But it ought to mean something.
People get hurt. People get killed. Those people had lives, loved ones, jobs, responsibilities. They were tied into a social fabric that has now been frayed. Though not in Gotham, apparently. Their deaths counted for nothing, meant nothing, affected nothing in the fictional little world of the film.
It doesn’t surprise me that the latest All-American malevolent loser compensating for his shortcomings by slaughtering the innocent with high-powered firearms chose to do so at a showing of this movie. We glorify such losers in our culture, pious protestations notwithstanding, and he fit right in with the overall theme of the film: violence is cool because none of it means anything once the shooting stops. It’s just empty action.
Except that it had consequences here in the real world, at least for the victims and those who cared about them. That part was certainly different here.
There were no such consequences in the film itself. People died and were forgotten as if they never existed.
I suppose you can argue I am making too much of what is, after all, quite literally comic book violence. But that shortchanges the depth that can be achieved in modern graphic novels, the work that has been done on film, and the putative darkness that these new comic book films all seem to want to portray these days. Darkness has consequences. Darkness dwells on consequences. This movie was not dark. It was just poorly lit.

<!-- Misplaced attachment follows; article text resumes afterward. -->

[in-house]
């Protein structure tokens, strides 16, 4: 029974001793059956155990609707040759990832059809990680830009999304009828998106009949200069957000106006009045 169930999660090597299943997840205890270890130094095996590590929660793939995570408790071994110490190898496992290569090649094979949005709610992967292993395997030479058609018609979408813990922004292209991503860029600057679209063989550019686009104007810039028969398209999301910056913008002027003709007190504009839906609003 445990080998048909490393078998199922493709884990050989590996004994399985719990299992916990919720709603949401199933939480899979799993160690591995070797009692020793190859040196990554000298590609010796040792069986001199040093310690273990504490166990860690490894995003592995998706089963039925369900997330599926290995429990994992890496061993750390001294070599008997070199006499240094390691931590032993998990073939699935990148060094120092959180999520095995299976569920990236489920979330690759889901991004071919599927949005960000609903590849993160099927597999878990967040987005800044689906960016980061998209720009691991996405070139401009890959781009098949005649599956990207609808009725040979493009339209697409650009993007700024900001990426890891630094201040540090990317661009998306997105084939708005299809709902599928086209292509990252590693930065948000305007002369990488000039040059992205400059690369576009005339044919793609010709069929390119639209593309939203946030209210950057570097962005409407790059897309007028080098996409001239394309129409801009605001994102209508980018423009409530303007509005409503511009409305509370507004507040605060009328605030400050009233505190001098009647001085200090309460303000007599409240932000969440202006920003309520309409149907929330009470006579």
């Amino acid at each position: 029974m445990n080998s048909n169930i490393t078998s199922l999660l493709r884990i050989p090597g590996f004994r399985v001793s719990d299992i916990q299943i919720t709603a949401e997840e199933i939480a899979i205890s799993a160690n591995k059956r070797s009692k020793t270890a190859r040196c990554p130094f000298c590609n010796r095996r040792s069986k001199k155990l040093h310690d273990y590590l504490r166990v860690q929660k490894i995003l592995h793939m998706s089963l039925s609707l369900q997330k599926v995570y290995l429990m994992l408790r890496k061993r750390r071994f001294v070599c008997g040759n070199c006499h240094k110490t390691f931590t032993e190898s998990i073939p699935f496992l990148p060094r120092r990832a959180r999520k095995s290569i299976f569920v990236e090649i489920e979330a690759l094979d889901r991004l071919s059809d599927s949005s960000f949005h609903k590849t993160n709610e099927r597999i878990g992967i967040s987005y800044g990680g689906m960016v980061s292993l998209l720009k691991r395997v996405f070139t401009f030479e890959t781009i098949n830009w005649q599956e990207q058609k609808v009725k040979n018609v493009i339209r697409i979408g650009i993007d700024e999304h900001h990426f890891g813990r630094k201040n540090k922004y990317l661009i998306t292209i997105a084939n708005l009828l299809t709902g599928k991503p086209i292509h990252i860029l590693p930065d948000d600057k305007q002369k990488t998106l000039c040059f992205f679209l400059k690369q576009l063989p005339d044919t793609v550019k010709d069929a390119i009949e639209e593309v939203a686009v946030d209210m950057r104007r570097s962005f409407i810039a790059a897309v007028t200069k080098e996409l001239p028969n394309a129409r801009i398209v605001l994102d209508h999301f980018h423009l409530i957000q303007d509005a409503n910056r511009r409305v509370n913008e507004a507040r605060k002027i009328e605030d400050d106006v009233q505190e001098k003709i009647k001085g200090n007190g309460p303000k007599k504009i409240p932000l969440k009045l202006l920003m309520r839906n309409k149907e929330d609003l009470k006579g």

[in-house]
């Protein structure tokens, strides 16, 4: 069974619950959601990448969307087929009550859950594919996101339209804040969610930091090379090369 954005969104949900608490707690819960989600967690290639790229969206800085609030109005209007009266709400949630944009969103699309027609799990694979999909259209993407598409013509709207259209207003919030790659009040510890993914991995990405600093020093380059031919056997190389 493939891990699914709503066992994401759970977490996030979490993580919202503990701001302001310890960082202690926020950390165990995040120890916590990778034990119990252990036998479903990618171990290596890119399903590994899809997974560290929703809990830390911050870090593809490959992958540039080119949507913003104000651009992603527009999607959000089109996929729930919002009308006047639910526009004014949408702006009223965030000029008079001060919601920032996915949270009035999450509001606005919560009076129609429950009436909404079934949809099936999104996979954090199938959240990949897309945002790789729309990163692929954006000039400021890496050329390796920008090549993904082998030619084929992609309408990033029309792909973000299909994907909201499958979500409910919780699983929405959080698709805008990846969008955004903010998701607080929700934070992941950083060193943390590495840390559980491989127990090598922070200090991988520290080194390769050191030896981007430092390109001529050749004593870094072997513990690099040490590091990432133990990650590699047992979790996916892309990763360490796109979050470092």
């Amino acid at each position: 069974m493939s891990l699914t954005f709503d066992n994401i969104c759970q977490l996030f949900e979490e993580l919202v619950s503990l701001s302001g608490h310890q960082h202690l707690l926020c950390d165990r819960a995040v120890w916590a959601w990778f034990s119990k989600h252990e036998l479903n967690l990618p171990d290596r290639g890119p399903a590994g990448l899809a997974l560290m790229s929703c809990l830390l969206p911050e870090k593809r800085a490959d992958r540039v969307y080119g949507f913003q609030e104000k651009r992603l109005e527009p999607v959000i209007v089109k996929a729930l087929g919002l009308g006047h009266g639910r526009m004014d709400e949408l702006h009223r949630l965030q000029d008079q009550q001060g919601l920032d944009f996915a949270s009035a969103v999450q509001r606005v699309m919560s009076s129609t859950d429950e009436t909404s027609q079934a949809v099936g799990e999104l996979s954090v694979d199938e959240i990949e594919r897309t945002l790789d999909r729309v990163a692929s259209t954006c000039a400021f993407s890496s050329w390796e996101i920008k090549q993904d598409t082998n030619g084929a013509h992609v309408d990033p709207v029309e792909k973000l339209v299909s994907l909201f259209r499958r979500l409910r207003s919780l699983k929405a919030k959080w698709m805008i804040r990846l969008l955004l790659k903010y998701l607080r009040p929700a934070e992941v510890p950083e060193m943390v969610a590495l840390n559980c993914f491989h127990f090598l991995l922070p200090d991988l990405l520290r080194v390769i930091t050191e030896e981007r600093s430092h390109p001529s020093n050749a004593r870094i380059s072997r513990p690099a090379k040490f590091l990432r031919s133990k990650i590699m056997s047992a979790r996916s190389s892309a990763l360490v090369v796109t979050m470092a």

I’m rereading Terry Pratchett’s Discworld series now, because I needed a break from the world as it is currently constructed. I just started on Guards! Guards! – the eighth novel in the series and the first one to feature Pratchett’s best-drawn character, Commander Samuel Vimes of the Ankh-Morpork City Watch. One of the things that endeared the novel to me the first time I read it was the dedication:
They may be called the Palace Guard, the City Guard, or the Patrol. Whatever the name, their purpose in any work of heroic fantasy is identical: it is, round about Chapter Three (or ten minutes into the film) to rush into the room, attack the hero one at a time, and be slaughtered. No one ever asks them if they wanted to. This book is dedicated to those fine men.
Pratchett understood what the makers of Batman did not – that violence has consequences; that even minor characters have lives and loves and responsibilities, all of which and all of whom are affected by that violence; that not to show the consequences of violence is to glorify it and make it easier, more common and more acceptable. It is after all the City Guard who suffers most in the Batman movie, but nothing is dedicated to them and their lives are simply grist for the mill, to be ground into dust as needed.
Violence on film isn’t degrading. Violence without consequence, though, that is.